This terracotta relief evokes the dignity of labour, an idea at the heart of Ruskin's social philosophy. In The Stones of Venice
, he had spoken of the 'fatal error of despising manual labour when governed by intellect' (Works
, 10, p. 201). He complained that 'we want one man to be always thinking, and another to be always working [...] whereas the workman ought often to be thinking, and the thinker often to be working'.
Creswick's relief pays homage to Ruskin's belief in the ideal union of the intellect and the body. The muscles of the blacksmith expend brute force, but that force is guided by skilful handling of the hammer, and intelligent co-operation with the fellow worker. A productive outcome is suggested by the presence of the children in the background, who gain sustenance by the labour of their parents.
A revealing contrast is suggested by Dickens's portrayal of Joe Gargery's forge in Great Expectations
. The novel's hero, Pip, resents the confinement of apprenticeship as a blacksmith; only after gaining a fortune and an education does he come to regret his separation from the 'honest' values of the forge.Artist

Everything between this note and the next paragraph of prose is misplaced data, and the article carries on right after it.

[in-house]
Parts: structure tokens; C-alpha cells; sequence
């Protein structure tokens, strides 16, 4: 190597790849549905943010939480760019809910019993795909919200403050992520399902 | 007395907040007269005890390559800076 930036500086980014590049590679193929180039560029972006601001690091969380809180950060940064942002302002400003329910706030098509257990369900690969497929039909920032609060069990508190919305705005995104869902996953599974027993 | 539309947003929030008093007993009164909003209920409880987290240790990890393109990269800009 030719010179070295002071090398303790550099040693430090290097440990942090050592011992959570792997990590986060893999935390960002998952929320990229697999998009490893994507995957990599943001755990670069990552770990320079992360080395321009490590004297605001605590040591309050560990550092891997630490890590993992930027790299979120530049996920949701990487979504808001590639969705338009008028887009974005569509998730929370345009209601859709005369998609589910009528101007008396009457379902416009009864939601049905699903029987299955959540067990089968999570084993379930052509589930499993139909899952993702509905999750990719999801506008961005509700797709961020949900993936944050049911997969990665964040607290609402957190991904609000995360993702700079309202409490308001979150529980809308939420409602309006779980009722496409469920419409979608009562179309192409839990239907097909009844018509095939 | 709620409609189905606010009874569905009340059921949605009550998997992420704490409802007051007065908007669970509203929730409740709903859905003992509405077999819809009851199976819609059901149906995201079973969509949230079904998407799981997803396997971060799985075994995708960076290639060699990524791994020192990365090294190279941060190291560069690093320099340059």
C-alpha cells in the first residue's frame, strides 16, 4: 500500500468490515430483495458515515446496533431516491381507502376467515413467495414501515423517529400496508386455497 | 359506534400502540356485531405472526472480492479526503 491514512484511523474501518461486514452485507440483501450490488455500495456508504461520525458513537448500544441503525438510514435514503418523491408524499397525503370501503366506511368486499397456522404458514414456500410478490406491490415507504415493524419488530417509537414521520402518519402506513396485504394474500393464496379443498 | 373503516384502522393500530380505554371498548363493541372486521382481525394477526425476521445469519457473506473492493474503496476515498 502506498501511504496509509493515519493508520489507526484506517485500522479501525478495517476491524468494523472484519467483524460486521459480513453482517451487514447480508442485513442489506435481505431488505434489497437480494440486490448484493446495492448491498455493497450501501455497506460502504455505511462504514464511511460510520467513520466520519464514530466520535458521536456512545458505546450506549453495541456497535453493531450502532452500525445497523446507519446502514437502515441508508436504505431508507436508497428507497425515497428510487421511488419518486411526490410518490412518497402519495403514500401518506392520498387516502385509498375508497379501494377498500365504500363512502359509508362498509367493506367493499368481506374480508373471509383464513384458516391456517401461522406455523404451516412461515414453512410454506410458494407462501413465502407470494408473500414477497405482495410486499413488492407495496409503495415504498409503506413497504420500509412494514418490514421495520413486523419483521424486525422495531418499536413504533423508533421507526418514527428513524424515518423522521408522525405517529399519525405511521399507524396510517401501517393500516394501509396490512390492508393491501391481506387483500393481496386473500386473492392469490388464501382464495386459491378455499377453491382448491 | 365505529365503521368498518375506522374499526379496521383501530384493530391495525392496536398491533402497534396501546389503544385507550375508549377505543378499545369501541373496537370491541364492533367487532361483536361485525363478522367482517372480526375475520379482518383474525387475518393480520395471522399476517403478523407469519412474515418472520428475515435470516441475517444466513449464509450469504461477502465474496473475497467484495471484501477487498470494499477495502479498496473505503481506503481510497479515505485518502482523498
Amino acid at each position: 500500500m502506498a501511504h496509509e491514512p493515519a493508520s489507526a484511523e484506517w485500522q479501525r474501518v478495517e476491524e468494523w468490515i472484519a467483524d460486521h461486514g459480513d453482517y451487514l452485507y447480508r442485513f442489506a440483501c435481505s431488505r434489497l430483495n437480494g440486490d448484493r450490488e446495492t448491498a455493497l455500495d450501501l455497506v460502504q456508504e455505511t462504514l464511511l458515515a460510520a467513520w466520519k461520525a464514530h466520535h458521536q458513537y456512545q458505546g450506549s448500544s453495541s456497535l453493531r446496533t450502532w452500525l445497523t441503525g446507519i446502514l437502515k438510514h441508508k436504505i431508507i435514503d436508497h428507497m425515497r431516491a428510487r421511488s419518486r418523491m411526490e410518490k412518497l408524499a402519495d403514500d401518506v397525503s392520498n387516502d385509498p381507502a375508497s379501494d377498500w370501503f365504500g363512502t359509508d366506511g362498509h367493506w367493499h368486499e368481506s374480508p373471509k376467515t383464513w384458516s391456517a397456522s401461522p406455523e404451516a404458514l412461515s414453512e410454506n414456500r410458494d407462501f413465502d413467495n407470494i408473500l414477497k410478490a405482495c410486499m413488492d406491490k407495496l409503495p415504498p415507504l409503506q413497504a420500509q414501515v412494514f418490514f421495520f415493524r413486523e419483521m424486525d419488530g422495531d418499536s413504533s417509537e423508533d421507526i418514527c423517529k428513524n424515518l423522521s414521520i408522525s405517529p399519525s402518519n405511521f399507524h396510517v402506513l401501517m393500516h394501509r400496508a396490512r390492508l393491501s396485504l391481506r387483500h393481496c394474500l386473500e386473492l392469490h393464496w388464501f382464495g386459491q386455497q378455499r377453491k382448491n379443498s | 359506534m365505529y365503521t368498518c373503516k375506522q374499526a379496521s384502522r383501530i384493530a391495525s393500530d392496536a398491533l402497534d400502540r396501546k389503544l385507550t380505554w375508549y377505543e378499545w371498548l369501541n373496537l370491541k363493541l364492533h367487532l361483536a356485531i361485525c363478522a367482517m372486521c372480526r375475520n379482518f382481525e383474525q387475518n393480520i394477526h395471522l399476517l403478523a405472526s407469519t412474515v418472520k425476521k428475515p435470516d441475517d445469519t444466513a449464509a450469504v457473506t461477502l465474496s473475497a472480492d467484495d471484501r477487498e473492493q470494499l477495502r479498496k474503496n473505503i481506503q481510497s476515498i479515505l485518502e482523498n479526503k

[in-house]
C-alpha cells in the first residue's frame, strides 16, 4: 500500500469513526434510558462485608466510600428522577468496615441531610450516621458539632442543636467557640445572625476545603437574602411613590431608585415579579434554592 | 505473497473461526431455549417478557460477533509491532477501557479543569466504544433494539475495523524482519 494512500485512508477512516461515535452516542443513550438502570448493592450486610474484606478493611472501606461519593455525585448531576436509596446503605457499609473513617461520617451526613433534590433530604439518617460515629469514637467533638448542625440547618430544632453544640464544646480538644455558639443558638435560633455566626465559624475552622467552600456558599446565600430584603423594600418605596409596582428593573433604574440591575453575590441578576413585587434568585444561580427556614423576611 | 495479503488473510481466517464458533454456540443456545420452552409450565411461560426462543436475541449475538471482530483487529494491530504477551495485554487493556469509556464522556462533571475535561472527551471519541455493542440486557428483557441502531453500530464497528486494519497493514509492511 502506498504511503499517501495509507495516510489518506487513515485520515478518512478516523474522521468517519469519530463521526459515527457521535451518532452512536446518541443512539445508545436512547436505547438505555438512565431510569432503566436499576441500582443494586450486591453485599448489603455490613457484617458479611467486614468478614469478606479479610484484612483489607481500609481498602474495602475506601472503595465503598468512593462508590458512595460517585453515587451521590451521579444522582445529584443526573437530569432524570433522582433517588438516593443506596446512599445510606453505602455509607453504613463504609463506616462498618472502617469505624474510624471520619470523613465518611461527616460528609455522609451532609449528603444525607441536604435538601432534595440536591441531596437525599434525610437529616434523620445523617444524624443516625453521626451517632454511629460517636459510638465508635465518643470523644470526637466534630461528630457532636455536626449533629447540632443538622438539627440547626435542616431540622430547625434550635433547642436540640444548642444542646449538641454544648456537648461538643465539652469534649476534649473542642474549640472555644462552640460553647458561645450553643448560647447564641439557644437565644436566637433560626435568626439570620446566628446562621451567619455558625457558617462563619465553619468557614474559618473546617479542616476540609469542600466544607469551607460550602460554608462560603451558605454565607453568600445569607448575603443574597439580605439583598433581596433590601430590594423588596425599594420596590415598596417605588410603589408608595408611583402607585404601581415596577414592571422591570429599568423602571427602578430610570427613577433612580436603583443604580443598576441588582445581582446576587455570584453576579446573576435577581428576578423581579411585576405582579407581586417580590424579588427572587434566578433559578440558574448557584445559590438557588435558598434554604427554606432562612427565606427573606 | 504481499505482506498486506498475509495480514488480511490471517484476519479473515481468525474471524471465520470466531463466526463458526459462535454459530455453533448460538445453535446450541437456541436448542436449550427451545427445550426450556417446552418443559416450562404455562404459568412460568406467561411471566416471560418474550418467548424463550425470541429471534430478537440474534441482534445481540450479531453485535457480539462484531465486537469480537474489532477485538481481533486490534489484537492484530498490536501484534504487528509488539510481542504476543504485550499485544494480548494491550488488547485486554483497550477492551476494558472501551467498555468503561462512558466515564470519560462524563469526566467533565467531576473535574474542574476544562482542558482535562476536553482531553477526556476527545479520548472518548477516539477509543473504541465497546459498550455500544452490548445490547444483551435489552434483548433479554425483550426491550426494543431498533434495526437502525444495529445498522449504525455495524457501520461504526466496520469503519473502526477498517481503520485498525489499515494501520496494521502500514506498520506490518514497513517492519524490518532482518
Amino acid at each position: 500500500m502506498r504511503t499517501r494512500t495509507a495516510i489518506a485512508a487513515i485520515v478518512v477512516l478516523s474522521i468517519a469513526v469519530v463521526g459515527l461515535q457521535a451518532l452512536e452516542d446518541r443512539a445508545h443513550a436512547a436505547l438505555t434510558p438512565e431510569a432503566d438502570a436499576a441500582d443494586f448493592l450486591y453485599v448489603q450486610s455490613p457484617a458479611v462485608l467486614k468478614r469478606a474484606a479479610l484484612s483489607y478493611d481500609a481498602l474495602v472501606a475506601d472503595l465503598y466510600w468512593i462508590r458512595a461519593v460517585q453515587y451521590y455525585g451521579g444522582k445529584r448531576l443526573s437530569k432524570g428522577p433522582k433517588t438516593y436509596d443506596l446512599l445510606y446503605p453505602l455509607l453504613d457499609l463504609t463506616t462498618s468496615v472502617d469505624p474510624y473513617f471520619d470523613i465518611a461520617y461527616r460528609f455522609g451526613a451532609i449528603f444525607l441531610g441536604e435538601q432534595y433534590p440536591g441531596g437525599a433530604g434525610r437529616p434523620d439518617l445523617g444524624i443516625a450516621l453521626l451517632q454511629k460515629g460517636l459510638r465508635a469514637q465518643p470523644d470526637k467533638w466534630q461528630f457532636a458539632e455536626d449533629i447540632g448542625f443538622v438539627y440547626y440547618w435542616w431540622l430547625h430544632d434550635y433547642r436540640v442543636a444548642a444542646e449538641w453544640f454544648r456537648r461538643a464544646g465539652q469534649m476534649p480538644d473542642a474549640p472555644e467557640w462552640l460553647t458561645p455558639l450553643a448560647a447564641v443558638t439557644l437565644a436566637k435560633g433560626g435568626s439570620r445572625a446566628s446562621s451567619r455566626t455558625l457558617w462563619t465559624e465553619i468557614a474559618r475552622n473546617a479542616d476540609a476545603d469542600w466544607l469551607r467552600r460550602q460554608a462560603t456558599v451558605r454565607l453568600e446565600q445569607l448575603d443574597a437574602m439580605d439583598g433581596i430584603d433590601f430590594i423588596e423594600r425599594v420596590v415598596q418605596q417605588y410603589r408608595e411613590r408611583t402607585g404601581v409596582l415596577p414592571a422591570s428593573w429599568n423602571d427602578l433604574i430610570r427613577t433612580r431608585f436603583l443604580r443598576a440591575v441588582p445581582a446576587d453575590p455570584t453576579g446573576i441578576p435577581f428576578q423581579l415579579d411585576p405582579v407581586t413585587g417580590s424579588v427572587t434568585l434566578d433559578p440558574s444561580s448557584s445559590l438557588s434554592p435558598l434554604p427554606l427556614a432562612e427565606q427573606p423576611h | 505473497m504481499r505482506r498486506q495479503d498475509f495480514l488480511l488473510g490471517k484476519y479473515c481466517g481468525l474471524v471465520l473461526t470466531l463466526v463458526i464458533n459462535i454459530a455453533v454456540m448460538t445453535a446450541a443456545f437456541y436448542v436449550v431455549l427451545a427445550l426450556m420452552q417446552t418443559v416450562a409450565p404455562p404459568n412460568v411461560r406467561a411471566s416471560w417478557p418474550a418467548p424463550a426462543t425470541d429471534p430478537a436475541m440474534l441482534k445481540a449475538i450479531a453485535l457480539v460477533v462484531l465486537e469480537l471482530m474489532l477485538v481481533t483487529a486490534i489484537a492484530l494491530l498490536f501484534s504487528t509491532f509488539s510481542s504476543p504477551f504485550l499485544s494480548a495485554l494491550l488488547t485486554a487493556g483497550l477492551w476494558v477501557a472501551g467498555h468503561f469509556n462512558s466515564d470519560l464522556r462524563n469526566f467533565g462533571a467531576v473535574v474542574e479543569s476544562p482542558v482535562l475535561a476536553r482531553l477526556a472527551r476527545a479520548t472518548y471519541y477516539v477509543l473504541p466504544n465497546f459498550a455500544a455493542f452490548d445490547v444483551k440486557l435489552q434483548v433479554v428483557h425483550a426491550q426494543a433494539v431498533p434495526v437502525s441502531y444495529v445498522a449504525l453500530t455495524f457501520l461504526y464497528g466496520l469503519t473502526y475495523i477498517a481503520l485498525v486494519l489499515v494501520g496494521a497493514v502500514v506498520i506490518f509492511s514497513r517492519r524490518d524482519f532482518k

The story of Benjamin Creswick is also the story of the Museum and its founding principles. Cook and Wedderburn pick up the thread:
'A young grinder strolled one Saturday afternoon into the Museum. Its contents interested him, and he fell into conversation with the curator. The spark was quickened, and the grinder became a sculptor. He borrowed some photographs of Ruskin from Mr. Swan, and from these he set to work to model a bust. It was doubtless rough and crude, but Ruskin's discerning eyes detected the talent which was struggling to find expression. [...